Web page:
Managing Financially Distressed Pension Plans in the Interest of Beneficiaries
Research from Cass Business School offers a new way to value pension plans that takes financial risks into account, helping staff obtain a clearer picture of the security of their promised pension.
How should we value the pension obligation of a corporate defined pension plan in financial distress? This is the question posed by research from Cass Business School, City University London, which offers a new way of valuing pension plans whilst taking into account financial risks.
The plight of US vehicle manufacturer General Motors during 2002 is examined. In a climate of falling stock markets and falling interest rates, here was a company whose pension assets had decreased to $60.9 bn, while its projected benefit pension obligation had increased to $80.1 bn, resulting in a funding ratio of 76%. Employees of the company would have been quite justified in fearing for the security of their promised future pension.
The researchers derive an asset-liability model that simultaneously determines a funding-risk-adjusted discount rate and an asset allocation that is fully consistent with this discount rate. This means that it is possible to determine a value for the pension obligation that is consistent with the asset allocation and hence the risk exposure assumed by the pension fund. This stands in marked contrast with current practice, in which the valuation of liabilities and the investment of pension assets are treated as separate tasks.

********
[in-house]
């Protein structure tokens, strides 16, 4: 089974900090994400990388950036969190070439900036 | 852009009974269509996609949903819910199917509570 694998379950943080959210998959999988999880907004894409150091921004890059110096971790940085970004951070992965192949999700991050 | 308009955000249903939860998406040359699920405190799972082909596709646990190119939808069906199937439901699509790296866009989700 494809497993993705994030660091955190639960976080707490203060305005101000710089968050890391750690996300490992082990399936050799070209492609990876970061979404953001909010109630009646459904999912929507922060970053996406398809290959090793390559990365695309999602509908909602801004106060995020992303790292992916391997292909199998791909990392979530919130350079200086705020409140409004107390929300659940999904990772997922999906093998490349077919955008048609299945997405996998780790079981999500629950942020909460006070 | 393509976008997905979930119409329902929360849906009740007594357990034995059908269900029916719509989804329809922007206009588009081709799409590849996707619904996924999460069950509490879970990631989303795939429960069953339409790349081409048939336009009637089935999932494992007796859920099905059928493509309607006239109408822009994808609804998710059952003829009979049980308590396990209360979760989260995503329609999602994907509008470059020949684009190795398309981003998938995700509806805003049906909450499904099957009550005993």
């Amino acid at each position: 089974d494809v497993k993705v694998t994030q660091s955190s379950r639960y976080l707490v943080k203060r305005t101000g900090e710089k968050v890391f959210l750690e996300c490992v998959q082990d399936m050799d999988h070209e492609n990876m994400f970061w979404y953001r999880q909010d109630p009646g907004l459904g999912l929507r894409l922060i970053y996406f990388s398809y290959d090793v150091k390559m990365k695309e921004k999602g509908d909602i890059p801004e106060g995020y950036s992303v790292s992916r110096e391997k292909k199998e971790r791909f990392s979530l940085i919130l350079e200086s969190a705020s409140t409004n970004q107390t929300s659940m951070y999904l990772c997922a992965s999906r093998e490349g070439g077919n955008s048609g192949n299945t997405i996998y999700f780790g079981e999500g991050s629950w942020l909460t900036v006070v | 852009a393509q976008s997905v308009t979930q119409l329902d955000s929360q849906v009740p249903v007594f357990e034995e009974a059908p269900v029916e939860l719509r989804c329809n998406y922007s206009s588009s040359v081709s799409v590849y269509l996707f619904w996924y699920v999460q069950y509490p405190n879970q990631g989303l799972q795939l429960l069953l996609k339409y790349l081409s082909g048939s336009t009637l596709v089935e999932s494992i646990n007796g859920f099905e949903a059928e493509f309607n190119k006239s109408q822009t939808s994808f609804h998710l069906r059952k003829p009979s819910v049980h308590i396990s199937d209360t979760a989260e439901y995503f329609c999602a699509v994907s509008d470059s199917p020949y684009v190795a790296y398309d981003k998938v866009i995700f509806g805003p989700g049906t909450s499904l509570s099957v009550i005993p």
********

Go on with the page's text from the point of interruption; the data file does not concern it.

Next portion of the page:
Applying this model to the General Motors scenario would have demonstrated that beneficiaries of the General Motors plan should have expected a reduction in their pension wealth in the order of 15-20%.
Professor Blake said "This approach has important advantages for all stakeholders of the corporate pension plan. Staff taking out pensions will have a clearer picture of the true value of their pension promise.
"Our approach also increases transparency for the sponsoring company and - especially - its shareholders who are now better able to plan for future contributions into the pension plan and to value the sponsoring company more accurately. A revision to the accounting standards that report the valuation of corporate defined benefit obligations is a clear policy implication from our analysis."
The research therefore should help staff obtain a clearer picture of the true value of their pension promise. It should also be of interest to regulators.
The full research paper will be published in The Journal of Risk and Insurance. A draft version of the paper is available for download below.